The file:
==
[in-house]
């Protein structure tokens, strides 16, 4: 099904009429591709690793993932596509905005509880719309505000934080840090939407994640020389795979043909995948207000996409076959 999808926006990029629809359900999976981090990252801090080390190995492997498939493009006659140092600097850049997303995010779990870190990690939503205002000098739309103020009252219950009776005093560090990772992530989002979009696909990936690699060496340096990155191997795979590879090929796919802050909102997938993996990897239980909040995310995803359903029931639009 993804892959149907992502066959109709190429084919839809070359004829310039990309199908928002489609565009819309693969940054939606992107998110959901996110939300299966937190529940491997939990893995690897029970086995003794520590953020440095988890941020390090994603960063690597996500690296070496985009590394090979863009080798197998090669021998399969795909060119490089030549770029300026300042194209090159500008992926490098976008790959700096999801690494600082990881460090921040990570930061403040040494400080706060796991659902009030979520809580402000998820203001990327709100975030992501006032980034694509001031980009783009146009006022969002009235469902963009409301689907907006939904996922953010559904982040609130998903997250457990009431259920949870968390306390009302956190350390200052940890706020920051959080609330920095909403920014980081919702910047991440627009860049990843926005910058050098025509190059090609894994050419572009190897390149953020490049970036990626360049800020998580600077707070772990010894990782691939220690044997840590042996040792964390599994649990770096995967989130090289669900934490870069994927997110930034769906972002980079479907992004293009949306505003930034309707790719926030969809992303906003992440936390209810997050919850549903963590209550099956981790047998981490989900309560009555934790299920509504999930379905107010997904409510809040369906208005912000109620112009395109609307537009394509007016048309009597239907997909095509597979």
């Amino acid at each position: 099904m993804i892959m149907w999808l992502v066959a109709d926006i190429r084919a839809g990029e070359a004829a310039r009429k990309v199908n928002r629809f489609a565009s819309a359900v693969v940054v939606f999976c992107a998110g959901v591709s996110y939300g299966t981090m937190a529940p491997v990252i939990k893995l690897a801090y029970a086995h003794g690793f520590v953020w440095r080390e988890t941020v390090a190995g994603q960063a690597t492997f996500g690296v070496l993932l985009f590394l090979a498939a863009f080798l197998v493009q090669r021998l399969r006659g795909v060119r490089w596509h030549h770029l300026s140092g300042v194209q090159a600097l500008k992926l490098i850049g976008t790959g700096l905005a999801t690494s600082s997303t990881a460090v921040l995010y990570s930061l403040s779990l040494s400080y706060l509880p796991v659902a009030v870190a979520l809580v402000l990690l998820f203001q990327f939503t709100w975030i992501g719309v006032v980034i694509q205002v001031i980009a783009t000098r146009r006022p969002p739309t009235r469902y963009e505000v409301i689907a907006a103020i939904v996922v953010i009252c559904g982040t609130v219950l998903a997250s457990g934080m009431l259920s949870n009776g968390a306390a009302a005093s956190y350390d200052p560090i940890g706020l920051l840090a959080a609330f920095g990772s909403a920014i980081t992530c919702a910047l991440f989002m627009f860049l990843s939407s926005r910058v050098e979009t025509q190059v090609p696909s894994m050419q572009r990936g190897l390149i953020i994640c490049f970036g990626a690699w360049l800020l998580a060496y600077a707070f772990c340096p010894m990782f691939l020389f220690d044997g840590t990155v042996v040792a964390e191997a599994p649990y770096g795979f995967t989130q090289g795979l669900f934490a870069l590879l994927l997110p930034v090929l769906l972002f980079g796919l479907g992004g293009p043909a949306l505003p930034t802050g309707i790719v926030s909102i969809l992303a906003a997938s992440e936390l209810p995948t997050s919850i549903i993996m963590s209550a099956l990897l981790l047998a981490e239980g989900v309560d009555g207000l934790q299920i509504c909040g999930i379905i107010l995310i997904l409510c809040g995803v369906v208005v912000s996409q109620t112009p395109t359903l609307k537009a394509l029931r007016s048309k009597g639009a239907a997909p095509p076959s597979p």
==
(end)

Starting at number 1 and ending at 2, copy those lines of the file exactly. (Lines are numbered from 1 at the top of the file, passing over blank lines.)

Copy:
[in-house]
């Protein structure tokens, strides 16, 4: 099904009429591709690793993932596509905005509880719309505000934080840090939407994640020389795979043909995948207000996409076959 999808926006990029629809359900999976981090990252801090080390190995492997498939493009006659140092600097850049997303995010779990870190990690939503205002000098739309103020009252219950009776005093560090990772992530989002979009696909990936690699060496340096990155191997795979590879090929796919802050909102997938993996990897239980909040995310995803359903029931639009 993804892959149907992502066959109709190429084919839809070359004829310039990309199908928002489609565009819309693969940054939606992107998110959901996110939300299966937190529940491997939990893995690897029970086995003794520590953020440095988890941020390090994603960063690597996500690296070496985009590394090979863009080798197998090669021998399969795909060119490089030549770029300026300042194209090159500008992926490098976008790959700096999801690494600082990881460090921040990570930061403040040494400080706060796991659902009030979520809580402000998820203001990327709100975030992501006032980034694509001031980009783009146009006022969002009235469902963009409301689907907006939904996922953010559904982040609130998903997250457990009431259920949870968390306390009302956190350390200052940890706020920051959080609330920095909403920014980081919702910047991440627009860049990843926005910058050098025509190059090609894994050419572009190897390149953020490049970036990626360049800020998580600077707070772990010894990782691939220690044997840590042996040792964390599994649990770096995967989130090289669900934490870069994927997110930034769906972002980079479907992004293009949306505003930034309707790719926030969809992303906003992440936390209810997050919850549903963590209550099956981790047998981490989900309560009555934790299920509504999930379905107010997904409510809040369906208005912000109620112009395109609307537009394509007016048309009597239907997909095509597979």